B.C. Holds Public Consultations on Recently-Implemented Sexual Violence and Misconduct Policies

The government of British Columbia recently announced that it will be hosting public consultations regarding the Sexual Violence and Misconduct Policy Act, which was enacted by all B.C. post-secondary institutions in May 2017. This move, spearheaded by Advanced Education, Skills, and Training Minister Melanie Mark, builds upon the existing foundation of the Act and aims... Continue Reading

Fentanyl Dealers Should Face Manslaughter Charges for Causing Fatal Overdoses

Society is quick to write off the drug users on Vancouver’s streets as expendable, or as junkies unworthy of our attention and the government’s cash. Even though media covers the province’s fentanyl crisis, the reports are so frequent that they often go unnoticed, and they don’t typically mention the people who supply the fentanyl. British... Continue Reading

CASA Tackles Problems Felt by Canadian University Students During Advocacy Week

The goal of the Canadian Alliance of Student Association’s annual Advocacy Week is to “talk about how the government can reduce barriers to post-secondary education,” according to Caitlin McCutchen, VP External Affairs for the Kwantlen Student Association. McCutchen was in attendance for this year’s Advocacy Week, which was held jointly by CASA and the Quebec... Continue Reading

Surrey May Soon Be Home to a Professional Sports Stadium

Surrey residents soon might not have to travel far to see professional sports teams in action. According to City Councillor Bruce Hayne, the creation of a professional sports stadium has been in the works for the last six months. Hayne says that a group approached the city with a concept for a project which government... Continue Reading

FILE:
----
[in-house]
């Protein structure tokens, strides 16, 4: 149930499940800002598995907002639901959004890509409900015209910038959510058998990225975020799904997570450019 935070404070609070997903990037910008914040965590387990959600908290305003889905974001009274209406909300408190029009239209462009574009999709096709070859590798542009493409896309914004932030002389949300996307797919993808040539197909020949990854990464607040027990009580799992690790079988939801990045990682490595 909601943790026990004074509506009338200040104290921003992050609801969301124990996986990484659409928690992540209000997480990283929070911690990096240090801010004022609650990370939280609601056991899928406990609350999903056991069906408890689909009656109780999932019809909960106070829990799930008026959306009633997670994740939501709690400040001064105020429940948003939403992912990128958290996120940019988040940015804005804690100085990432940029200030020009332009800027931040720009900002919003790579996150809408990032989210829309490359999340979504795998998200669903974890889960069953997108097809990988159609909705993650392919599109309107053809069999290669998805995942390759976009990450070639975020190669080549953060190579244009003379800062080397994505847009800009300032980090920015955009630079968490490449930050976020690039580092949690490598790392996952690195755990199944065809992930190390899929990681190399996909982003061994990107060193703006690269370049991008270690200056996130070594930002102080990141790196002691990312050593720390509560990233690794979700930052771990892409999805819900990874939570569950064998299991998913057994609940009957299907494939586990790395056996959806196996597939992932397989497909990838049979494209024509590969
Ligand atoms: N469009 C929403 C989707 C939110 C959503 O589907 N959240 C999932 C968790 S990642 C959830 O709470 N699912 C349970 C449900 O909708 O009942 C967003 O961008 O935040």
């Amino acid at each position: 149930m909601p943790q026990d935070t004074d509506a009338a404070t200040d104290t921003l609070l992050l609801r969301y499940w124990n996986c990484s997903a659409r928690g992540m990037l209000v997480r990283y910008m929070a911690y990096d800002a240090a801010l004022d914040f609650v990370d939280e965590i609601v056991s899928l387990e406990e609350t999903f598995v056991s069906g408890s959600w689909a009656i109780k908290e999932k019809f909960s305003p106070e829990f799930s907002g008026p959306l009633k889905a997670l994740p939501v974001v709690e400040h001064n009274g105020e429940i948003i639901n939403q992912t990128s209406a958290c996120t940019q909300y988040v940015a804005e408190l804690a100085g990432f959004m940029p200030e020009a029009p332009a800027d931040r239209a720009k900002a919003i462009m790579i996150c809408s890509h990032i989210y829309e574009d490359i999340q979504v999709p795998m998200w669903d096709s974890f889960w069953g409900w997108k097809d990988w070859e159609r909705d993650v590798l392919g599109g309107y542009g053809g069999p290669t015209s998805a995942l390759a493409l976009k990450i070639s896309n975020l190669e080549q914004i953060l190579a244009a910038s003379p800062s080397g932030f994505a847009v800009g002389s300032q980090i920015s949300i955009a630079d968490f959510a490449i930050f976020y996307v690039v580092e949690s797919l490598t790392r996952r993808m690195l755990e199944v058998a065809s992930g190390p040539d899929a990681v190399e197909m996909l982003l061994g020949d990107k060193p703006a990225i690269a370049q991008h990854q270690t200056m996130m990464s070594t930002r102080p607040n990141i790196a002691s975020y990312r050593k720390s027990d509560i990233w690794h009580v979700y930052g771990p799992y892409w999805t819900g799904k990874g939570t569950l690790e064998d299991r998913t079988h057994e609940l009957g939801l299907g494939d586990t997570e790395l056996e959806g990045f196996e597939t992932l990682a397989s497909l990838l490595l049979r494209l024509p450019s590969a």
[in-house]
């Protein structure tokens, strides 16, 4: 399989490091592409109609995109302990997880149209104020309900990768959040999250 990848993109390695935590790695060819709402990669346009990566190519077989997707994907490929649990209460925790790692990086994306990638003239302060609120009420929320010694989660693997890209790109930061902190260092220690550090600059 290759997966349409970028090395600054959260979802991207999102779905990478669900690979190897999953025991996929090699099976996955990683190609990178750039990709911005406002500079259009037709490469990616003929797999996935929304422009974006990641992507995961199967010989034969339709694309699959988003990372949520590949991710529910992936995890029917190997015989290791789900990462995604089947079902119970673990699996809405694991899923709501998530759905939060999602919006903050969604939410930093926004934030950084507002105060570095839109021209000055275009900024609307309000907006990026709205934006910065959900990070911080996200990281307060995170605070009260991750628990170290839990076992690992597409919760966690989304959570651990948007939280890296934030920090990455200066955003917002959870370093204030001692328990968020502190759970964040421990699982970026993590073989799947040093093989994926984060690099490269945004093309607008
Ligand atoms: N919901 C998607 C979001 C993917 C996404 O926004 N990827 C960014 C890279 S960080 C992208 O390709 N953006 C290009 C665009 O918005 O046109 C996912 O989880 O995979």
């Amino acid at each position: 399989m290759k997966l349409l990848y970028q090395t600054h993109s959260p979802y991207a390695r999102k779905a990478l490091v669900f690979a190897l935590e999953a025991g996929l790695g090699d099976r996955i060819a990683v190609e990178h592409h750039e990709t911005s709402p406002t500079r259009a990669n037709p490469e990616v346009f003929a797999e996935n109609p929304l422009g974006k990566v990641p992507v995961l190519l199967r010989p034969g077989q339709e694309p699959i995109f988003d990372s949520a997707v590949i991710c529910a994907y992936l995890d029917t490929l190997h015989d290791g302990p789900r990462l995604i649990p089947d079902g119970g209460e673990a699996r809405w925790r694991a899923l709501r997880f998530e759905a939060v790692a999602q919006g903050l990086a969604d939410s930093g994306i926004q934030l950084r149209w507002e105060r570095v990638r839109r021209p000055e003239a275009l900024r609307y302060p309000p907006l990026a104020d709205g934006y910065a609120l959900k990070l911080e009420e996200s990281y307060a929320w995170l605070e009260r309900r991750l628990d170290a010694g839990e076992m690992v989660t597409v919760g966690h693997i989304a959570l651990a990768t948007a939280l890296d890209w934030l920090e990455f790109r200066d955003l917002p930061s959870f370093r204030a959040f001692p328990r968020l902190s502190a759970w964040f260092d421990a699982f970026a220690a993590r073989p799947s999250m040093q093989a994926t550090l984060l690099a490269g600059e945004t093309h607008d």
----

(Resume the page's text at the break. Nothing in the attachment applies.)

Without Operation Red Nose, Surrey and Langley Might Not Have a Holly Jolly Christmas This Year

It’s almost that time of year again—the smell of cinnamon and spice lingers in the air, golden light reflects off ornaments on evergreen trees, and the sounds of carolers fills our ears. For some people in Surrey and Langley, however, their holiday plans might end at a red light. Operation Red Nose is a non-profit... Continue Reading

Friendship After Murder: How Margot Van Sluytman Befriended the Man Who Killed Her Father

On Easter Day in 1978, Glen Flett murdered Theodore Van Sluytman during an armed robbery in Scarborough, Ontario. 39 years later, on Nov. 24, Van Sluytman’s daughter Margot shared how she dealt with the loss of her father while sitting next to Flett at Kwantlen Polytechnic University’s first Restorative Justice Week event. The discussion was... Continue Reading

Pilot Program Opens the Door for Students with Intellectual Disabilities To Earn an Arts Certificate

The Including All Citizens Project—brainchild of Kwantlen Polytechnic University Sociology Chair Fiona Whittington-Walsh and Teresa Swan of KPU’s Access Program—is an attempt to tear down some of the walls faced by students with intellectual disabilities. The pilot program, which Whittington-Walsh and Swan started early last year, enrols five students with intellectual disabilities who have graduated... Continue Reading